APPEAL from the Circuit Court of Coles County; the Hon.
WILLIAM J. SUNDERMAN, Judge, presiding.
MR. JUSTICE WEBBER DELIVERED THE OPINION OF THE COURT:
Rehearing denied November 18, 1980.
This appeal lies from a suit for breach of an employment contract being tried to a jury in the circuit court of Coles County. At the conclusion of the plaintiff's evidence, the trial court directed a verdict for the defendant. Plaintiff appeals, and we affirm.
The evidence disclosed that plaintiff had been continuously employed by defendant as a sales manager from August 1967, until his termination in March 1975. While not all the documents are in the record, those which are indicate that each year the parties executed an employment agreement. These tend to be informal, but each of them sets up a definite term, generally of one calendar year, and the bulk of the writing is concerned with plaintiff's salary and bonus arrangements. There was evidence that these documents were not always executed prior to the beginning of a new calendar year and at least once, for the year 1974, the document was not executed until April of that year.
On December 1, 1974, a new general manager for defendant was appointed and on December 11, 1974, he presented to plaintiff the document which is at the root of this litigation. It was in the form of an in-house memorandum from the general manager to plaintiff and commenced, "This letter is to set forth the details of salary and bonus arrangement for you for the period 1-1-75 through 12-31-75." Then followed a detailed statement of such salary and bonus. The concluding paragraph read, "In 1975 the emphasis must be placed very heavily on an increase in units and dollars of profit. Our overall unit budget objective is an increase of 8% over 1974. This new approach for 1975 has been directly reflected in the computation of your 1975 compensation program."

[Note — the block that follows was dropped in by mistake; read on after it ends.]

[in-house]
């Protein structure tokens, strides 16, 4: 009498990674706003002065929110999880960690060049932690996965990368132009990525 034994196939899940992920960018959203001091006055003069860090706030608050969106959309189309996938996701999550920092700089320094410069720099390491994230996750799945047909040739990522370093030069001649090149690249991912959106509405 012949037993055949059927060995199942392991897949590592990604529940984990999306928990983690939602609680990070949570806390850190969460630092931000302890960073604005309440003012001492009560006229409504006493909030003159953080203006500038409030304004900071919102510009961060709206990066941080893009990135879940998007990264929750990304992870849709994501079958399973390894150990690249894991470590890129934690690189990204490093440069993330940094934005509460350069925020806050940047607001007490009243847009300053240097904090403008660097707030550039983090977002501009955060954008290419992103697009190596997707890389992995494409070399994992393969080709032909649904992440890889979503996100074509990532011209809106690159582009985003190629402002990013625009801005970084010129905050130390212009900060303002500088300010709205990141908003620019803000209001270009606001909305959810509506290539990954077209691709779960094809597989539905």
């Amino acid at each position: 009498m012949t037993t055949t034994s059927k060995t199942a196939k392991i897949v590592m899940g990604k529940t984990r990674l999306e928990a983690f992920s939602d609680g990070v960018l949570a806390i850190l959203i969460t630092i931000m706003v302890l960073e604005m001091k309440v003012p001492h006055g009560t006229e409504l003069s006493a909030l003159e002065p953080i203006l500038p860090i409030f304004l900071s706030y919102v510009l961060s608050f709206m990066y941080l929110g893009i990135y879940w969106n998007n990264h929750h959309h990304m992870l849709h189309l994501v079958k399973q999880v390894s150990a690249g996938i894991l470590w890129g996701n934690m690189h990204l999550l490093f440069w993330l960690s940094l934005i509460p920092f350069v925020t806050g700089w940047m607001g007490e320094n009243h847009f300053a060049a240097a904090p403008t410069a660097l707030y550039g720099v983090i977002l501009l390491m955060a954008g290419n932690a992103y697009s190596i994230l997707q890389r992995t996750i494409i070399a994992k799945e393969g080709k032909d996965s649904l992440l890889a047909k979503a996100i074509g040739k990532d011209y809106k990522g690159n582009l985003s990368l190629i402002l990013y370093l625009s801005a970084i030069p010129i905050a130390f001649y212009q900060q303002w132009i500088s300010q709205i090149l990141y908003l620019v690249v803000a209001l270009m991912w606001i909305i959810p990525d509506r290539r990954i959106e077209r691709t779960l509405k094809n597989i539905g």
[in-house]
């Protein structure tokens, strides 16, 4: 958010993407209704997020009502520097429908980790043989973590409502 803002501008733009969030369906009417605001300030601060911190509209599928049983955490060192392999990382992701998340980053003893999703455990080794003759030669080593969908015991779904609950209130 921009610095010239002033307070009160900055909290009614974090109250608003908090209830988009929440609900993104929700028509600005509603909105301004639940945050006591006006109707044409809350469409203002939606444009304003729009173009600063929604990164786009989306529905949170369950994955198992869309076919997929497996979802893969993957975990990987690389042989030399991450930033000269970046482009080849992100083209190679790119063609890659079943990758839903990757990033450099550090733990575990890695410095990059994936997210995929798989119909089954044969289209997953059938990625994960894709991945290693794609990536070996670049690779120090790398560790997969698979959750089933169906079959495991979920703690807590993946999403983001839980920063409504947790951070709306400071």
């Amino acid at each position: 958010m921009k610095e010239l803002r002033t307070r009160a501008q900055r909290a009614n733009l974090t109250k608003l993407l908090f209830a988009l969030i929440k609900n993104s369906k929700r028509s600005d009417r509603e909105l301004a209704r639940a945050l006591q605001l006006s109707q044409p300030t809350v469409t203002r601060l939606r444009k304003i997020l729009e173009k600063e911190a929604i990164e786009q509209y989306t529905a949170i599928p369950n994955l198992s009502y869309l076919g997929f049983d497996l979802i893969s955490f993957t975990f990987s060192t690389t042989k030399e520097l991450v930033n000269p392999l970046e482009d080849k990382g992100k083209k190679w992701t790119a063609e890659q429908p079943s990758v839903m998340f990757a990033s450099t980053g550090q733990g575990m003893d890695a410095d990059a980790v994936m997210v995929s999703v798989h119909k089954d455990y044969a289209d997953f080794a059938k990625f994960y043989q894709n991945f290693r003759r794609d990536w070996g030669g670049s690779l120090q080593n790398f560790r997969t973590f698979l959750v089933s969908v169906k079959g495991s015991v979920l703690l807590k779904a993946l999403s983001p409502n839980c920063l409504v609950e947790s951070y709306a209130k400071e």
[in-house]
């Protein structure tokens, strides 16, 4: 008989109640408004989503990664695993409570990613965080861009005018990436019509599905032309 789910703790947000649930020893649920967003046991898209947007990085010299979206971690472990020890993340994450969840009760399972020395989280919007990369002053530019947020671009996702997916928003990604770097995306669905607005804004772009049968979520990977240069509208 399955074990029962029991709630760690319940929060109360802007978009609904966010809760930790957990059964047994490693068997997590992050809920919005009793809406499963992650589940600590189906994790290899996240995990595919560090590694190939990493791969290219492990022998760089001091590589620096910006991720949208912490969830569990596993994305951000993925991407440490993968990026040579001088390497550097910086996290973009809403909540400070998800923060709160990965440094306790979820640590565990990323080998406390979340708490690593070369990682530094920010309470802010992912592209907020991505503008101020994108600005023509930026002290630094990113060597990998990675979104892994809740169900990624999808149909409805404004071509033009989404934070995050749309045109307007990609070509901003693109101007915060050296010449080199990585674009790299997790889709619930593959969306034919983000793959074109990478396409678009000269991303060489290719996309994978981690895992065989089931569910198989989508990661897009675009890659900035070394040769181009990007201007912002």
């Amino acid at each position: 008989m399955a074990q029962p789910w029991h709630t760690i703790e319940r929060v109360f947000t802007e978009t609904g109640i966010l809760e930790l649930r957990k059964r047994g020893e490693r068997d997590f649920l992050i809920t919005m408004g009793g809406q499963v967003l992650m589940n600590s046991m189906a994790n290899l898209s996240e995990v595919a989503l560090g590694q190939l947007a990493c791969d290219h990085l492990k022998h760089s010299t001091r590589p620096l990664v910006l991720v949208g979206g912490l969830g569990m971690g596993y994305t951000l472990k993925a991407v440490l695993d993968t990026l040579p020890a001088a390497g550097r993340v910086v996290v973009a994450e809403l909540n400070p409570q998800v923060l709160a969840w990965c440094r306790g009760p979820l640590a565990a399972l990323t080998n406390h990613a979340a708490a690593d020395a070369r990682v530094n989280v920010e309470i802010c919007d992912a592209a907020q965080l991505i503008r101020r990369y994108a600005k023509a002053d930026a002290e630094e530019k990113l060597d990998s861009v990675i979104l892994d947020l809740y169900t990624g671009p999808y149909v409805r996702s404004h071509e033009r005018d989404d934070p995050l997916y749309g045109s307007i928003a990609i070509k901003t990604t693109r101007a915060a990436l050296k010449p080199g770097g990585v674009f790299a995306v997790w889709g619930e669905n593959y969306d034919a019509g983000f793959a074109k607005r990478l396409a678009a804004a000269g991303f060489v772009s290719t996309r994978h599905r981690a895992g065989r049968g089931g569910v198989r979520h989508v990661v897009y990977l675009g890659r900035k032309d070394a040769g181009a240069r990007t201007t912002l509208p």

Plaintiff indicated to the general manager his dissatisfaction and suggested changes in the document on several occasions from December 13 to December 29, 1974. On December 30, 1974, the general manager wrote back to plaintiff and indicated that he had reviewed plaintiff's suggested changes and did not agree with them. The concluding paragraph of that letter reads:
"Ken, there are job salary limitations on all jobs based on productivity, total sales, profits, etc. At this time, with the sales we had in 1974 and with our projections for 1975, your compensation plan is in my opinion fair and equitable. I will be glad to review your total compensation program at the end of 1975, for 1976; but this year's program is now firm."
Plaintiff received this letter sometime during the first week of January 1975, and then indicated that he was willing to continue to work. For the months of January, February and March 1975, he was compensated in accordance with the schedule contained in the December 11, 1974, memorandum.